One hundred years ago, the U.S. government was in the second year of an incredible 11-year run.
Between 1920 and 1930, a period when Republicans controlled the White House for 10 of 11 years, the federal government posted a budget surplus every year. Solvency no longer appeared to be a dream, as Washington drained the national debt by nearly 40 percent.
Then, the tide turned. And slowly but surely the national debt mounted until it has reached the Rocky Mountains-sized peak of today.
We had a glimmer of hope not too long ago. In 2000, President Bill Clinton’s last year in office, Brookings Institute analyst Allen Schick considered Clinton’s bulging budget surplus and cooed, “Liquidating the deficit ranks as one of the supreme budgetary accomplishments in American history.” President George W. Bush extended that one more year, then poof.
On Friday, Republican Sen. Rick Scott of Florida took aim at the one national crisis that only he seems to want to talk about: the national debt.
In an op-ed for The Washington Examiner, Scott decried the fiscal malpractice that threatens America’s continued stability.
“Since being elected to represent Florida in the U.S. Senate, I’ve fought hard to call out wasteful spending and offer solutions to make our government more efficient and accountable to the taxpayers,” Scott wrote.
“This should be the foundation of our work and service to our constituents. We can’t forget that every dollar the federal government spends is borrowed from the people.”
Sadly, over the past two years that I’ve been in Washington, I’ve realized that while many politicians make promises to uphold these values, very few put their words into practice,” he continued. “It’s no wonder, then, that our national debt continues to grow out of control.”
Today, Scott noted, the national debt is a “massive and unsustainable” $27 trillion.
“America is in a debt crisis. We need to start talking about it and taking decisive action to reverse course. That’s why every time I’m faced with the question of spending taxpayer dollars on government programs, I ask myself some simple, yet important, questions,” said Scott.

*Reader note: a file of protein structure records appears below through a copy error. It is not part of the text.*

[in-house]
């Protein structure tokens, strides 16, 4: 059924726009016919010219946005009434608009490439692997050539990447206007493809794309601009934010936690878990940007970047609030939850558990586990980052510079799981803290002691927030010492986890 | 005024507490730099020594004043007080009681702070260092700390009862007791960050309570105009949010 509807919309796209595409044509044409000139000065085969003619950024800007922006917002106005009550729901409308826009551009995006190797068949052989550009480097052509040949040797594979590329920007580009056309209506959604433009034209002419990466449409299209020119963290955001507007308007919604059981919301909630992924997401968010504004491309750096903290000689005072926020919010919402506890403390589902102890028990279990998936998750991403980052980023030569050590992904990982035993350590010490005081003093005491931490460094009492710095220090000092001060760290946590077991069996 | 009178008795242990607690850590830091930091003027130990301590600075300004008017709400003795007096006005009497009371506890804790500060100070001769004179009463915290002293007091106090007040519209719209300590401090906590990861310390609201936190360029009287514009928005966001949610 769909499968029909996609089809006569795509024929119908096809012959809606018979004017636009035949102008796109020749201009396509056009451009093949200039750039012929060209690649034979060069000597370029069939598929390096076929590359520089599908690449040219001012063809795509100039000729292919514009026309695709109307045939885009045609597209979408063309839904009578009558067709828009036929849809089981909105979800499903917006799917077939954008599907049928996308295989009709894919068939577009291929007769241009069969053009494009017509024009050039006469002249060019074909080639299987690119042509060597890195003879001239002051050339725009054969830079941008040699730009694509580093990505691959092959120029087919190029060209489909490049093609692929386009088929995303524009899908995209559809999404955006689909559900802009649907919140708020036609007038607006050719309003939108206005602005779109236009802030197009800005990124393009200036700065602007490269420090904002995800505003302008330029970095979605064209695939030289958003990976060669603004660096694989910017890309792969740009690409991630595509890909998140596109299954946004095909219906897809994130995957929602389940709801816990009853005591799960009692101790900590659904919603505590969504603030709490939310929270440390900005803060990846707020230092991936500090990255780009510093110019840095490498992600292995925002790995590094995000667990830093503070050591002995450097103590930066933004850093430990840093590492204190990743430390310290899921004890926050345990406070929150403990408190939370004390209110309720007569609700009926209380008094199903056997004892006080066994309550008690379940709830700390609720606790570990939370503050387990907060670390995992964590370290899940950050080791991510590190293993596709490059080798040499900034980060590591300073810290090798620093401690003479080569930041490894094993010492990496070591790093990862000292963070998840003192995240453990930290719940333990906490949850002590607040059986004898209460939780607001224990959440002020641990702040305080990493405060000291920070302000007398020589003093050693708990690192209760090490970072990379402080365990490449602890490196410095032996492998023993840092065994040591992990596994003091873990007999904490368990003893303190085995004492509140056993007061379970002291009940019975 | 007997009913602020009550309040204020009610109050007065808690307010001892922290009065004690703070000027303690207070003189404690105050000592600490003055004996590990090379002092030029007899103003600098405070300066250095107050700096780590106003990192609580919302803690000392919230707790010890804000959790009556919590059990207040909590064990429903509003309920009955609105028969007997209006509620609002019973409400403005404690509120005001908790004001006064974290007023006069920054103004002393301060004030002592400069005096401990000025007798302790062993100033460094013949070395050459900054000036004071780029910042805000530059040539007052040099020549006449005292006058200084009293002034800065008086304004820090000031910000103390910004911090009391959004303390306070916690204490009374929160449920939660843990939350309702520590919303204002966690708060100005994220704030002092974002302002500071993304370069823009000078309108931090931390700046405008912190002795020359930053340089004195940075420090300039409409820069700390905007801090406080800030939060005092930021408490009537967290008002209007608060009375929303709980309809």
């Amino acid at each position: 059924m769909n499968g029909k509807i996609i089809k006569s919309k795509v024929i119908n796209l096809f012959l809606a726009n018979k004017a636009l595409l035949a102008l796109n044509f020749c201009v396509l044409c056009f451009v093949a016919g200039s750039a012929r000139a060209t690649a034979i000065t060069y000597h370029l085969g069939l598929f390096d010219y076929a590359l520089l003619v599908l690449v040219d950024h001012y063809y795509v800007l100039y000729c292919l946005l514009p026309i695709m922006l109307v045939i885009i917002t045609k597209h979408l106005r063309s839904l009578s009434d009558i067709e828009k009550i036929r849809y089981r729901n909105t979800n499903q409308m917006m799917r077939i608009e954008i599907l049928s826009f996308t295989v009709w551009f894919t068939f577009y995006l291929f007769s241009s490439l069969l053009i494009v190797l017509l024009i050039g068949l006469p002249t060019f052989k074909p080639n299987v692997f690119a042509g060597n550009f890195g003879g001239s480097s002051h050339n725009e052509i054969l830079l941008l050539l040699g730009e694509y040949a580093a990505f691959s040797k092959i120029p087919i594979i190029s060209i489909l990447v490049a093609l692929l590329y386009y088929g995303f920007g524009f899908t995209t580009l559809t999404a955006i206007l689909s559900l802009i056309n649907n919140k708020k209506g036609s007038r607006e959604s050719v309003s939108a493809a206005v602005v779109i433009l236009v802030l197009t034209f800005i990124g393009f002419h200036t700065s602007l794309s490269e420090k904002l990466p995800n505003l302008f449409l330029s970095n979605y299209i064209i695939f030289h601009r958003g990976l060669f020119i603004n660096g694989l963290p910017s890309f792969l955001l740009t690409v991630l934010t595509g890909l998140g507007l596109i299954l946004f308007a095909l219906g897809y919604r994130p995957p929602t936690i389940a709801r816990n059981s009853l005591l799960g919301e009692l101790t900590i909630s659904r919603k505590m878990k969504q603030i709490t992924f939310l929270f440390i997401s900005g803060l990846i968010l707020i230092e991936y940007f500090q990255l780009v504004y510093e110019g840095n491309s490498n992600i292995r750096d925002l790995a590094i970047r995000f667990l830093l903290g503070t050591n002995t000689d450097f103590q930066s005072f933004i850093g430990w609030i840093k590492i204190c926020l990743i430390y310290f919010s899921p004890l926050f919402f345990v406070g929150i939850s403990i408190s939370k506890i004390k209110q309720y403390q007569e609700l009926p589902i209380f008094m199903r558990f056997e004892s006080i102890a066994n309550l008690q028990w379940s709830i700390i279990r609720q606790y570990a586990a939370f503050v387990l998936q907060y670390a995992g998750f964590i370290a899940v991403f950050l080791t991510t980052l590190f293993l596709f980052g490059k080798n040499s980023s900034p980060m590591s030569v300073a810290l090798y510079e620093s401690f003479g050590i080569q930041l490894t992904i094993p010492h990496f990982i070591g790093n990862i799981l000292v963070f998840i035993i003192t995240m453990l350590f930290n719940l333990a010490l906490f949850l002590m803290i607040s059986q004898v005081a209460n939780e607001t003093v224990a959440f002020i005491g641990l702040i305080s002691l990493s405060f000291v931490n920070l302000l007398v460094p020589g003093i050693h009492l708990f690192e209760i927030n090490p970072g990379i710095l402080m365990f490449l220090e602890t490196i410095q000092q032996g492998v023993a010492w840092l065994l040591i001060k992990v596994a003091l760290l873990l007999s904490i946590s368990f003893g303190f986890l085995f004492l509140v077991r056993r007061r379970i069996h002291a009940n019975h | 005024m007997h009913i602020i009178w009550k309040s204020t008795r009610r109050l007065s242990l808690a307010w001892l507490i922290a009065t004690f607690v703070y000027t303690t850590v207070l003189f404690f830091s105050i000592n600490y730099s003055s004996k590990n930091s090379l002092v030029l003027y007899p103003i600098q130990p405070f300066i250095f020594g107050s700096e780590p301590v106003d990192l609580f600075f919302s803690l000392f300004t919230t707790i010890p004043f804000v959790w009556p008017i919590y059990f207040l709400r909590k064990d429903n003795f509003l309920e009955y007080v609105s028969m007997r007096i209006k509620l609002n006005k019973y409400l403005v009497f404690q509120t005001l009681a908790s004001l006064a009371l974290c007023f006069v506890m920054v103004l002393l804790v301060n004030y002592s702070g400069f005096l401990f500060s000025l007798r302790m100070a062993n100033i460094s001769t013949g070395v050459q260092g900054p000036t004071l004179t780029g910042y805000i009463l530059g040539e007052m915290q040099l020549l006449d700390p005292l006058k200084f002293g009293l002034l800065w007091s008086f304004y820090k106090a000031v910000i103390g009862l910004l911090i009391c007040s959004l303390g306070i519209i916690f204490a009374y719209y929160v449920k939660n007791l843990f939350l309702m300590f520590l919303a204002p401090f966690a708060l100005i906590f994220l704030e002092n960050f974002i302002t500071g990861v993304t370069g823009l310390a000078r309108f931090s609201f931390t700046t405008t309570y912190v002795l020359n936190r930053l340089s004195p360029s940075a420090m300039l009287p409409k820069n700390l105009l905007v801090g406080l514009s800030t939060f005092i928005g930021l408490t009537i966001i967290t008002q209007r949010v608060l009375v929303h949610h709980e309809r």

“What is the plan to pay for it?”
“What is the return on investment for families?”
“Are there other programs already doing the same thing?”
“When was the last time this program was reviewed for its effectiveness?”
“Does the proposal include measures to prevent waste and fraud and ensure accountability?”
“Are there unnecessary regulations making this more expensive than it needs to be?”
“Asking these questions isn’t a novel idea. It’s the same process I went through every day when I was governor (of Florida) and what most people go through when making financial decisions at home or for their businesses,” Scott argued.
“Spending without consequence isn’t how things work in the real world, and it’s not how things should work in government.”
Scott maintained that, thanks to Congress, we now suffer from “enormous deficits, insurmountable debt, and out-of-control spending.”
“This has to stop. We need real reforms,” he added.
One such idea, a constitutional amendment imposing a supermajority vote in each house of Congress in order to create or raise any tax or fee and providing line-item veto authority for the president.
Scott also said it’s time for a federal law that would forfeit members of Congress their pay if they can’t pass a budget on time.
“With America in such desperate need of leadership to fix our spending and debt problem, you’d think that the first thing President (Joe) Biden would do is set a plan and work hard to make things right. Well, think again,” Scott wrote.
He pointed out that after Congress spent $900 billion to alleviate the economic impact of COVID-19, Biden touted an additional $1.9 trillion. And that’s just a down payment.
“Congress has made a habit of maxing out America’s credit card with no plan to pay off our debts. Failure to rein in deficit spending will inevitably cause high inflation, devastating the purchasing power of all and disproportionately affecting low- and fixed-income families,” Scott wrote.
“Since the Biden administration doesn’t have a plan to address this crisis, I hope it will join me in fighting for fiscal restraint, the adoption of sustainable and responsible debt reduction measures, and the passage of reforms that produce concrete, enforceable limitations of deficit spending.”
“The public understands it can’t spend without consequence,” he concluded. “It’s time for government to embrace this same mentality.”